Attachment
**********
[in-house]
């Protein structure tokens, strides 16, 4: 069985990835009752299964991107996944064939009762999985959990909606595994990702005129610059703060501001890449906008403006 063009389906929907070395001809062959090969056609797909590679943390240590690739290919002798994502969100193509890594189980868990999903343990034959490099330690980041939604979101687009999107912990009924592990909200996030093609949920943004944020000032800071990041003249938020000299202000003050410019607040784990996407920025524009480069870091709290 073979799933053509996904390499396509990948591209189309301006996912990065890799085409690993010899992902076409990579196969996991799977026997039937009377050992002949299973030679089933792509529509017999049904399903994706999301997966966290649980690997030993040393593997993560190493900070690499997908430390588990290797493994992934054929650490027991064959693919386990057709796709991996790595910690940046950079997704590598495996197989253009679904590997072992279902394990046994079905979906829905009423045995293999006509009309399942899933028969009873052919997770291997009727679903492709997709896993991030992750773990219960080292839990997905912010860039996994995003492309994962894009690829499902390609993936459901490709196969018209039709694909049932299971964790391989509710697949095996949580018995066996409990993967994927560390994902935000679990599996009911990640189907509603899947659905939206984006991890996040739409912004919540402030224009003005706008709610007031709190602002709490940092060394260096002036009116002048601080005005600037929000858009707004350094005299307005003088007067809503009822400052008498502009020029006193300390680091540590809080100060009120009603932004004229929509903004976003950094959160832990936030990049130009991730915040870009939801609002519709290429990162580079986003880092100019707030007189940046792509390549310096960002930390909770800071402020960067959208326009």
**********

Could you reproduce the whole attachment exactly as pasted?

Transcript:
[in-house]
């Protein structure tokens, strides 16, 4: 069985990835009752299964991107996944064939009762999985959990909606595994990702005129610059703060501001890449906008403006 063009389906929907070395001809062959090969056609797909590679943390240590690739290919002798994502969100193509890594189980868990999903343990034959490099330690980041939604979101687009999107912990009924592990909200996030093609949920943004944020000032800071990041003249938020000299202000003050410019607040784990996407920025524009480069870091709290 073979799933053509996904390499396509990948591209189309301006996912990065890799085409690993010899992902076409990579196969996991799977026997039937009377050992002949299973030679089933792509529509017999049904399903994706999301997966966290649980690997030993040393593997993560190493900070690499997908430390588990290797493994992934054929650490027991064959693919386990057709796709991996790595910690940046950079997704590598495996197989253009679904590997072992279902394990046994079905979906829905009423045995293999006509009309399942899933028969009873052919997770291997009727679903492709997709896993991030992750773990219960080292839990997905912010860039996994995003492309994962894009690829499902390609993936459901490709196969018209039709694909049932299971964790391989509710697949095996949580018995066996409990993967994927560390994902935000679990599996009911990640189907509603899947659905939206984006991890996040739409912004919540402030224009003005706008709610007031709190602002709490940092060394260096002036009116002048601080005005600037929000858009707004350094005299307005003088007067809503009822400052008498502009020029006193300390680091540590809080100060009120009603932004004229929509903004976003950094959160832990936030990049130009991730915040870009939801609002519709290429990162580079986003880092100019707030007189940046792509390549310096960002930390909770800071402020960067959208326009």